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Green River Fly Fishing in March

Editor’s note: Fishing picks up on area streams during the first weeks of March, as warming temperatures stir fish and insects into activity. The Green, Provo, Weber and many other streams offer good fly fishing using midge and blue-wing olive patterns on the surface; scuds and standard nymphs work well fished near the bottom. Action gets better week after week as spring progresses.

Spring weather can be fickle. After an unusually mild/wet winter, I expect this spring to be cool and wet. But that’s perfect fishing weather. Stormy days are some of the most productive for trout fishing. As a wag said, the fish don’t mind a little rain — they aren’t afraid to get wet.

Dennis draws from years of experience and offers excellent advice on early spring fly fishing. His comments focus on the Green River, but the advice applies to most of our trout streams.

Green River awakens in March

By Dennis Breer
Owner, Trout Creek Flies
(Green River Guide Service)

March on the Green River is a time of awakening. The shorter days of winter give way to longer ones that provide increasing periods of sunshine along the river corridor. Sure, winter can return at any moment, but it is this increase in light that stimulates the earliest movements of nature away from the grips of winter, in us humans as well as fish. This awakening is a reversal of what we experience in early winter when the trout become almost docile.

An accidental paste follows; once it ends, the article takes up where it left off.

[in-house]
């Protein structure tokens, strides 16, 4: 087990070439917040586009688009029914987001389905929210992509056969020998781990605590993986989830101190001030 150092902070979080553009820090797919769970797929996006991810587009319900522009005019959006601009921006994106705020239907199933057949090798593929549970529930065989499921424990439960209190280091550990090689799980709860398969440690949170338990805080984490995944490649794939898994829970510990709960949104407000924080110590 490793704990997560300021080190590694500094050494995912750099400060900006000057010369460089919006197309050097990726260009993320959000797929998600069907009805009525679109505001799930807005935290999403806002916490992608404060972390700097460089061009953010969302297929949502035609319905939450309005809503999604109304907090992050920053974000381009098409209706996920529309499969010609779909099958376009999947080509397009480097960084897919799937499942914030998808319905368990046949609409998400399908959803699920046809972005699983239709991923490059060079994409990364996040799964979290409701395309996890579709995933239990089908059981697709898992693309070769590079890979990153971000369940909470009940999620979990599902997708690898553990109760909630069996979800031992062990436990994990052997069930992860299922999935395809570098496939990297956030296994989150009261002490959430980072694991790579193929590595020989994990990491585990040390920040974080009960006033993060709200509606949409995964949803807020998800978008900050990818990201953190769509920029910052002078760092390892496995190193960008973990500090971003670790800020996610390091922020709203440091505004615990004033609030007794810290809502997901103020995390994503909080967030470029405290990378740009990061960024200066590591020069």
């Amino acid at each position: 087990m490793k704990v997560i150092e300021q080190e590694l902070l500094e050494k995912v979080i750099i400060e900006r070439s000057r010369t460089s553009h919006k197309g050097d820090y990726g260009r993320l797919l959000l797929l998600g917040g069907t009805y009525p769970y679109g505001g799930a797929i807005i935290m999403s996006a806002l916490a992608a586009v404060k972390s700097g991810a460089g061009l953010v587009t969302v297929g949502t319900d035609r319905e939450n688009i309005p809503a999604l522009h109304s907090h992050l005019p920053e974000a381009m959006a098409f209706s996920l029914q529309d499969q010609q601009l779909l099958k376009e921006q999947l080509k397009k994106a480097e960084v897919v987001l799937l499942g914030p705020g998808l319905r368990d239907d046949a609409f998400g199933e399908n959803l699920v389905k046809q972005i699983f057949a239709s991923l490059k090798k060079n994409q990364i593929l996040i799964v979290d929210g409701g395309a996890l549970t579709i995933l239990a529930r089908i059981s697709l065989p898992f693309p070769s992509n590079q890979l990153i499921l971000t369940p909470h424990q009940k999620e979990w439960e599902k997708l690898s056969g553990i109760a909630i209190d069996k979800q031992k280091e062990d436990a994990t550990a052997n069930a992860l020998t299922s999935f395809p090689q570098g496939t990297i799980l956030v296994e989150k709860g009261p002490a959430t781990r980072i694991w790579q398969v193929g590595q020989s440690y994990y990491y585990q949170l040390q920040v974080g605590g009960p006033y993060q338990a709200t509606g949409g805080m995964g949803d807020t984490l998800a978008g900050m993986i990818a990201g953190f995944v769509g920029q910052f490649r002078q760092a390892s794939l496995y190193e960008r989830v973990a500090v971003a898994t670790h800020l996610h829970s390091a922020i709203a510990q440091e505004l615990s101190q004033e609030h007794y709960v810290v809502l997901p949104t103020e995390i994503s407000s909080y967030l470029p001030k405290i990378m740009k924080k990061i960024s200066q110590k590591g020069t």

Now the trout become more active in their feeding, almost aggressive after a winter's rest. We even see the same aggressiveness within aquatic insects, with a species of winter caddis and slender winter stones joining the ever-present midges. Even a few terrestrials such as ants and small beetles will start to stir.

Rainbow trout, too, will respond to their urges to reproduce and will visibly gather in some areas for the spawn. The river's movement away from winter is a slow process and it begins in March, when there are still opportunities for solitude and great fishing.

While the river is in change, nymph fishing will still be the most solid approach. There will be opportunities to fish with midge patterns on the surface for periods most days. But to take full advantage of the trout's aggressiveness, my experience suggests that bright scuds with midge trailers produce the best overall success. That setup is especially good when targeting the larger trout that allow themselves to be seen by observant anglers.

Some of the most effective patterns will be large scuds in sizes 12 to 10. Good colors are orange, pink or tan. Some anglers prefer glo-bugs in the same colors, or simple midge pupas in sizes 16-18-20, in red, black, brown or olive.

On the surface, try the classic Griffiths gnat in sizes 18-20. But watch for the large winter caddis (a blond colored size 10), or the slender winter stones (size 14 black flying ant matches it well).

Don't forget streamers — woolly buggers in sizes 2-4-6, black, olive, tan (ginger). Also try some in white.